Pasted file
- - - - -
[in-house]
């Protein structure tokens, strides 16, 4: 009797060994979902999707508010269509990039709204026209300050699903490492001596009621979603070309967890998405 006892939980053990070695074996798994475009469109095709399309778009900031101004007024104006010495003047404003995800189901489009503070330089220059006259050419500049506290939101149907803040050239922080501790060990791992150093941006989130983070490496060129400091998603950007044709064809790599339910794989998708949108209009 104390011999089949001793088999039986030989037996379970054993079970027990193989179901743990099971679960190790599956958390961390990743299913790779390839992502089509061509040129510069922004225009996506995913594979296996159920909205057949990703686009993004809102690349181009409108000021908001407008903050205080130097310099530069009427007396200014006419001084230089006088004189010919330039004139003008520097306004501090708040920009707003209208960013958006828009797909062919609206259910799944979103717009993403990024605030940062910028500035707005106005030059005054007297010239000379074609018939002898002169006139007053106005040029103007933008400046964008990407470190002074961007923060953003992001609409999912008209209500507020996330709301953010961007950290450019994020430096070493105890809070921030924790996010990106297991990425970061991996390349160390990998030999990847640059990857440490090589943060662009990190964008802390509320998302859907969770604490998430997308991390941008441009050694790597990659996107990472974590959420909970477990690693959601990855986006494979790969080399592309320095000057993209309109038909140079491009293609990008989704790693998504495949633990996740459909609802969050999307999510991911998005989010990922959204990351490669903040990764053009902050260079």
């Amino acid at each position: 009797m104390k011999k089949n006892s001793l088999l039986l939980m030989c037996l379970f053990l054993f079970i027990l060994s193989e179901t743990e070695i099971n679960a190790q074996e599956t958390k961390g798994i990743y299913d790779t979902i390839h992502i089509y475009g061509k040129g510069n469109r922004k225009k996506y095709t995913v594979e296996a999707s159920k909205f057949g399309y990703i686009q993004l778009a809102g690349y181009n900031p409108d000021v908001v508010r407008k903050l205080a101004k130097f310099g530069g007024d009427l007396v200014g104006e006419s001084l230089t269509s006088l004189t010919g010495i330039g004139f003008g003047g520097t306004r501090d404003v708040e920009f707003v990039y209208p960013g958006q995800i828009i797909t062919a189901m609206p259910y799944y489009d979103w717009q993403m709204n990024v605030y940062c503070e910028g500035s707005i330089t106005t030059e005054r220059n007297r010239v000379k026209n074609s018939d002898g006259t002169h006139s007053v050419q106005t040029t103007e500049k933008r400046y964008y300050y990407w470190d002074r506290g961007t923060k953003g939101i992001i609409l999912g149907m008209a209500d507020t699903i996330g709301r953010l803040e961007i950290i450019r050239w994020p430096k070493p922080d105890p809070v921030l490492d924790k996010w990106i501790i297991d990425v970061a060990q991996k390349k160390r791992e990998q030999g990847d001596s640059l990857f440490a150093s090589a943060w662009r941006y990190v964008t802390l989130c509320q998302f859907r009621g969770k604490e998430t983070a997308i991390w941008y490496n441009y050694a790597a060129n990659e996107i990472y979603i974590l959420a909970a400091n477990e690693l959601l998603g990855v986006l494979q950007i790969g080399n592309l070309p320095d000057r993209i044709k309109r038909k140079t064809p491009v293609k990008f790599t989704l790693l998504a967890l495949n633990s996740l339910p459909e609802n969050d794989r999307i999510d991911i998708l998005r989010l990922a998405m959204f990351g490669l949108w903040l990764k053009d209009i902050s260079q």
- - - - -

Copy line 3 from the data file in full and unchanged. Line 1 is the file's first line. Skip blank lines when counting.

């Amino acid at each position: 009797m104390k011999k089949n006892s001793l088999l039986l939980m030989c037996l379970f053990l054993f079970i027990l060994s193989e179901t743990e070695i099971n679960a190790q074996e599956t958390k961390g798994i990743y299913d790779t979902i390839h992502i089509y475009g061509k040129g510069n469109r922004k225009k996506y095709t995913v594979e296996a999707s159920k909205f057949g399309y990703i686009q993004l778009a809102g690349y181009n900031p409108d000021v908001v508010r407008k903050l205080a101004k130097f310099g530069g007024d009427l007396v200014g104006e006419s001084l230089t269509s006088l004189t010919g010495i330039g004139f003008g003047g520097t306004r501090d404003v708040e920009f707003v990039y209208p960013g958006q995800i828009i797909t062919a189901m609206p259910y799944y489009d979103w717009q993403m709204n990024v605030y940062c503070e910028g500035s707005i330089t106005t030059e005054r220059n007297r010239v000379k026209n074609s018939d002898g006259t002169h006139s007053v050419q106005t040029t103007e500049k933008r400046y964008y300050y990407w470190d002074r506290g961007t923060k953003g939101i992001i609409l999912g149907m008209a209500d507020t699903i996330g709301r953010l803040e961007i950290i450019r050239w994020p430096k070493p922080d105890p809070v921030l490492d924790k996010w990106i501790i297991d990425v970061a060990q991996k390349k160390r791992e990998q030999g990847d001596s640059l990857f440490a150093s090589a943060w662009r941006y990190v964008t802390l989130c509320q998302f859907r009621g969770k604490e998430t983070a997308i991390w941008y490496n441009y050694a790597a060129n990659e996107i990472y979603i974590l959420a909970a400091n477990e690693l959601l998603g990855v986006l494979q950007i790969g080399n592309l070309p320095d000057r993209i044709k309109r038909k140079t064809p491009v293609k990008f790599t989704l790693l998504a967890l495949n633990s996740l339910p459909e609802n969050d794989r999307i999510d991911i998708l998005r989010l990922a998405m959204f990351g490669l949108w903040l990764k053009d209009i902050s260079q």